By Mary Ann Marriott, LIT, CIRP
This is easily one of the most common questions someone asks when considering declaring personal bankruptcy. And, as with most things in the insolvency world, the answer is “It depends”.
What does it depend on you ask?
To answer that, we need to take a step back and talk about “Credit Worthiness”. There are actually three factors that affect ‘creditworthiness’.
- Your credit report/score
- Your debt ratio
- Your income or job stability
Most of the time, when someone asks how bankruptcy will impact their ability to get credit, they are referring to their credit score.
So, let’s start there….
Your Credit Score and the impact in bankruptcy
Two things impact the effect bankruptcy has on your credit score:
- Where your score was at the time of filing for bankruptcy, and
- What you do AFTER bankruptcy to improve your score
A quick summary of credit scores….
They range from 300-900. 300 is bad. 900 is good. At the time of bankruptcy, you could have a very low score if accounts have been delinquent and/or in collections. Or, you could have a reasonably high score if you have been keeping your payments up to date and have not maxed out your credit.
Generally speaking, most people are in the 4-500’s after they declare bankruptcy. The minimum range a person should strive for is 650-700 and anything above 700 starts to put you in a good position to obtain credit at a decent interest rate.
How do you get your score to increase?
Another great question! Well, you first have to stop the negative reporting. Bankruptcy effectively does that as the accounts are either inactive or closed when you declare bankruptcy (or once you are discharged). However, and this is a big however, you need to ensure creditors have stopped reporting your accounts as delinquent and that all creditors (including collection agencies) have been notified. Often it takes several calls to a creditor to ensure they have updated things properly.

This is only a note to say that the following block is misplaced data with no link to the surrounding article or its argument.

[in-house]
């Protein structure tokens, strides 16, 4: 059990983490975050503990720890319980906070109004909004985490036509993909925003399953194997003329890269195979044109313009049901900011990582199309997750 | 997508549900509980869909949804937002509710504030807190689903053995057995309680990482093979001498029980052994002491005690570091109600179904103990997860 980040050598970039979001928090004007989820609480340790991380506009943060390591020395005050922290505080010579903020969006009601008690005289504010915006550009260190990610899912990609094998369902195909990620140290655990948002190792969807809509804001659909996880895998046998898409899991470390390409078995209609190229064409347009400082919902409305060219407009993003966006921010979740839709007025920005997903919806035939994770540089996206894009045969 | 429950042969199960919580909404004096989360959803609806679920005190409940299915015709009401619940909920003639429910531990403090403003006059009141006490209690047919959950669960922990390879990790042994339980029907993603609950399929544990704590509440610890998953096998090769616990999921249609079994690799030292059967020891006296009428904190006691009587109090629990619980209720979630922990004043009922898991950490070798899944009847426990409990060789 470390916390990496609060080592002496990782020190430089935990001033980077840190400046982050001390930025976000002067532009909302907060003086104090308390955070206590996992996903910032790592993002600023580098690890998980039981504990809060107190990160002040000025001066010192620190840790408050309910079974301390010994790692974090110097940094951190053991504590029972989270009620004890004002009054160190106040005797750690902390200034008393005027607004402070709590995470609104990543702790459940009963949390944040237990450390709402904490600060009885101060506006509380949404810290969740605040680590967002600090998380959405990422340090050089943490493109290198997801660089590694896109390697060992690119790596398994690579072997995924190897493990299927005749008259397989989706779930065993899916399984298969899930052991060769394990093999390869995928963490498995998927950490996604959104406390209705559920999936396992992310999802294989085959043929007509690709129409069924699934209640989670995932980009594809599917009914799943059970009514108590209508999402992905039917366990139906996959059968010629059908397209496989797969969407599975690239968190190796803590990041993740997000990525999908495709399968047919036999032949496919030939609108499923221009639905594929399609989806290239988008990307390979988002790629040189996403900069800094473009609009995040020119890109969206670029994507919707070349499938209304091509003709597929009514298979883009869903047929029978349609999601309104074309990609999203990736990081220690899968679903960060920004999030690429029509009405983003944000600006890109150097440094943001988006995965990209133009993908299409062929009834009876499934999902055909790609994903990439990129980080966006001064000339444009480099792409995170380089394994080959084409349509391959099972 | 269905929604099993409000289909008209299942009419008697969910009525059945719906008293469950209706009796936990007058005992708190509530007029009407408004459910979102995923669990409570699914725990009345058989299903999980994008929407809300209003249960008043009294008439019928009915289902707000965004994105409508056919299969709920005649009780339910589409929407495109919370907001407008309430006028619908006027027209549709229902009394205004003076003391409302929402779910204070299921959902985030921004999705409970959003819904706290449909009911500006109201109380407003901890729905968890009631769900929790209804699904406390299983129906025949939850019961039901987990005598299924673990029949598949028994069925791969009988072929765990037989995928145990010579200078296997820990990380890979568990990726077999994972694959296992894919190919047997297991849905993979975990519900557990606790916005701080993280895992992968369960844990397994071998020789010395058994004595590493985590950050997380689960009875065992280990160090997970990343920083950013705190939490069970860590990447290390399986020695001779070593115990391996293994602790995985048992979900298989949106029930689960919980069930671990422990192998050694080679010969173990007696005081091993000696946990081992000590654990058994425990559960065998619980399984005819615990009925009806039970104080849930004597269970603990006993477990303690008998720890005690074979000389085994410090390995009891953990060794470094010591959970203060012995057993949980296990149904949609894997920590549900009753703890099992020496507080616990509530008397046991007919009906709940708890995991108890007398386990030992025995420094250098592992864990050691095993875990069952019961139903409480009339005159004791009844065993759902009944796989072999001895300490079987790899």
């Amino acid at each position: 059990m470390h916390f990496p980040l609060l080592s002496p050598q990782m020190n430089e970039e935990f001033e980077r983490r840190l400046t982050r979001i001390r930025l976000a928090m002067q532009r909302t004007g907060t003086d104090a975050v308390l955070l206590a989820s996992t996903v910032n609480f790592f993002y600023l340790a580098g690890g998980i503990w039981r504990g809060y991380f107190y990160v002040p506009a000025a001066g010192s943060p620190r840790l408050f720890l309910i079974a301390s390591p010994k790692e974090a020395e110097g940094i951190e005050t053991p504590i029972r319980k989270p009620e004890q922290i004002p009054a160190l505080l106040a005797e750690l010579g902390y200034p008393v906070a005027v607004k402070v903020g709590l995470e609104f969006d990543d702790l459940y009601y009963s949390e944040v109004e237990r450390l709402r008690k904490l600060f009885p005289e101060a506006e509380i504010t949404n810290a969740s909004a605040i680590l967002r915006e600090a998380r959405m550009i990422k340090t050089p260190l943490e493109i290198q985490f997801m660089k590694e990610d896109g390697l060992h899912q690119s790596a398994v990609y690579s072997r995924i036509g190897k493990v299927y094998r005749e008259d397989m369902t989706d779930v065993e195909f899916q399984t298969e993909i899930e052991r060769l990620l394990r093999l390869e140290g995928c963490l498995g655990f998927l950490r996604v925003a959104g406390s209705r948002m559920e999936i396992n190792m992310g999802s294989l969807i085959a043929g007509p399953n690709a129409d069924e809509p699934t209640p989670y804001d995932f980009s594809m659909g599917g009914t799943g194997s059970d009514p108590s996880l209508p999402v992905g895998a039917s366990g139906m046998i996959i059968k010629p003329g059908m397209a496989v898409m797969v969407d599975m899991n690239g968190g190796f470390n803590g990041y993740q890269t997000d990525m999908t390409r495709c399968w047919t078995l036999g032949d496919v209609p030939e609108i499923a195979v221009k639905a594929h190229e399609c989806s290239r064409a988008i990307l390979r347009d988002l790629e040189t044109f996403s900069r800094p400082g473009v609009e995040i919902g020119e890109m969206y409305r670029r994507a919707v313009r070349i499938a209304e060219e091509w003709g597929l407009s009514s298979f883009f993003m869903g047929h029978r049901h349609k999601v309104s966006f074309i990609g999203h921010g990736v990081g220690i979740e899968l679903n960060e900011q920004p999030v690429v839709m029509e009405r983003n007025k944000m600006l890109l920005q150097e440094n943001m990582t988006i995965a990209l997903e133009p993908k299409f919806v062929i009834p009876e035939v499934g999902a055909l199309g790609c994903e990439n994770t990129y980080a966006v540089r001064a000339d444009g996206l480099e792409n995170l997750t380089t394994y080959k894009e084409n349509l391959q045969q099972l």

Next, you need to get some type of “good credit” back on your report. This requires using new credit after the date of bankruptcy. In some cases, you can get credit while you are in bankruptcy – a car loan, for example, or a secured credit card. In other cases, you may have to wait until you are discharged from bankruptcy (which can be beneficial in the case of a car loan, for example, as the interest rates should be lower once you are out of bankruptcy).
The good news is that secured credit cards are relatively easy to get with paying a deposit down. The key, of course, is to ensure you make your payments on time and that you limit the balance you carry, or simply do not carry a balance, to decrease your interest costs. Because, as you can imagine, interest rates will be high.
Two more notes on this before we move on:
- Banks will generally not give credit until you are out of bankruptcy for a number of years
- Secured credit cards come with an annual fee
Your Debt Ratio
Your Debt Ratio is the amount of debt you owe to income. In a bankruptcy scenario, your unsecured debt is released. Therefore, the simple act of declaring bankruptcy improves your debt ratio because you owe less money. Going forward, you want to be very careful not to build up too high of a debt ratio.
Tip: Do not go by lenders versions of what percent of your income you should be able to handle in debt payments. Use your own formula based on your lifestyle and income/expense situation.
Job Stability/ Income
You need to have a steady, suitable income and you should meet employment guidelines (ie. employed for at least a year, or two years, or self-employed statements for a number of years, etc.).
Your ability to get credit is impacted by three things. And all three need to be strong in order for you to qualify for credit.
You need to have a good, strong credit score. You need to have a low debt ratio and you need to have job stability and suitable income.
Take one away, and you will have a difficult time obtaining credit.
Having said that, if anyone has not noticed, getting credit is not really an issue these days. Where the banks won’t give you credit, a second or third-tier lending place will. With a hefty price (high-interest rates) of course.
So, my final piece of advice: don’t be too keen to jump back on the credit bandwagon. Take your time, do your research, consider what you need credit for and when. Take the steps necessary to improve your credit score while paying the least amount of interest possible (ie. a secured credit card) until your score is where it needs to be for you to qualify for a lower interest cost.
Wishing you all happy, healthy finances!
Mary Ann Marriott, LIT, CIRP
Allan Marshall & Associates Inc.
Servicing Halifax and Bridgewater, NS